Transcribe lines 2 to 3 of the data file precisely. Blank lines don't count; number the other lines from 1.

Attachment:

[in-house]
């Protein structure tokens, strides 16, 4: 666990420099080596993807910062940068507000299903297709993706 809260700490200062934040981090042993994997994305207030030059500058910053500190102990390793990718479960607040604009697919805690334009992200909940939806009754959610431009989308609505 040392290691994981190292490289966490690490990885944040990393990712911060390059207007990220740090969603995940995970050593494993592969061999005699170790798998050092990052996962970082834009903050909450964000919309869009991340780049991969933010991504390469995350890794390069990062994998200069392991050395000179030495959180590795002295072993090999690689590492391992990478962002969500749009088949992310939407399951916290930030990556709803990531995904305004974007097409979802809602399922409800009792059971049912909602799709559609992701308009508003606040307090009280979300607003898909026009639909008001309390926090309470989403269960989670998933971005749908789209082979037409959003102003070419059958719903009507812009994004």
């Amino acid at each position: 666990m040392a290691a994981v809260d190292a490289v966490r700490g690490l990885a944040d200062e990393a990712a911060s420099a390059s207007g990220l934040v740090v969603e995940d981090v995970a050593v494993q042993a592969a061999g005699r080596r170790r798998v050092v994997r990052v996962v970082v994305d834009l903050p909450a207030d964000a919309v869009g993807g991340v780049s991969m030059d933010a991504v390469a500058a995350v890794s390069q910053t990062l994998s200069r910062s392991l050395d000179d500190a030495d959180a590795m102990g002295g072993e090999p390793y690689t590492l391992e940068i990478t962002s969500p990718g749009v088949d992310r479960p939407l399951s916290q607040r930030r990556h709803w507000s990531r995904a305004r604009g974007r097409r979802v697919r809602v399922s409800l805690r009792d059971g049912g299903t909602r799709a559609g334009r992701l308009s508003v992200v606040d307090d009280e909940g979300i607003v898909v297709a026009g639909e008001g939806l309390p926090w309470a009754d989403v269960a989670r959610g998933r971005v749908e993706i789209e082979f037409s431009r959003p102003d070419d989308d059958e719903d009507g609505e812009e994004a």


């Protein structure tokens, strides 16, 4: 666990420099080596993807910062940068507000299903297709993706 809260700490200062934040981090042993994997994305207030030059500058910053500190102990390793990718479960607040604009697919805690334009992200909940939806009754959610431009989308609505 040392290691994981190292490289966490690490990885944040990393990712911060390059207007990220740090969603995940995970050593494993592969061999005699170790798998050092990052996962970082834009903050909450964000919309869009991340780049991969933010991504390469995350890794390069990062994998200069392991050395000179030495959180590795002295072993090999690689590492391992990478962002969500749009088949992310939407399951916290930030990556709803990531995904305004974007097409979802809602399922409800009792059971049912909602799709559609992701308009508003606040307090009280979300607003898909026009639909008001309390926090309470989403269960989670998933971005749908789209082979037409959003102003070419059958719903009507812009994004």
């Amino acid at each position: 666990m040392a290691a994981v809260d190292a490289v966490r700490g690490l990885a944040d200062e990393a990712a911060s420099a390059s207007g990220l934040v740090v969603e995940d981090v995970a050593v494993q042993a592969a061999g005699r080596r170790r798998v050092v994997r990052v996962v970082v994305d834009l903050p909450a207030d964000a919309v869009g993807g991340v780049s991969m030059d933010a991504v390469a500058a995350v890794s390069q910053t990062l994998s200069r910062s392991l050395d000179d500190a030495d959180a590795m102990g002295g072993e090999p390793y690689t590492l391992e940068i990478t962002s969500p990718g749009v088949d992310r479960p939407l399951s916290q607040r930030r990556h709803w507000s990531r995904a305004r604009g974007r097409r979802v697919r809602v399922s409800l805690r009792d059971g049912g299903t909602r799709a559609g334009r992701l308009s508003v992200v606040d307090d009280e909940g979300i607003v898909v297709a026009g639909e008001g939806l309390p926090w309470a009754d989403v269960a989670r959610g998933r971005v749908e993706i789209e082979f037409s431009r959003p102003d070419d989308d059958e719903d009507g609505e812009e994004a």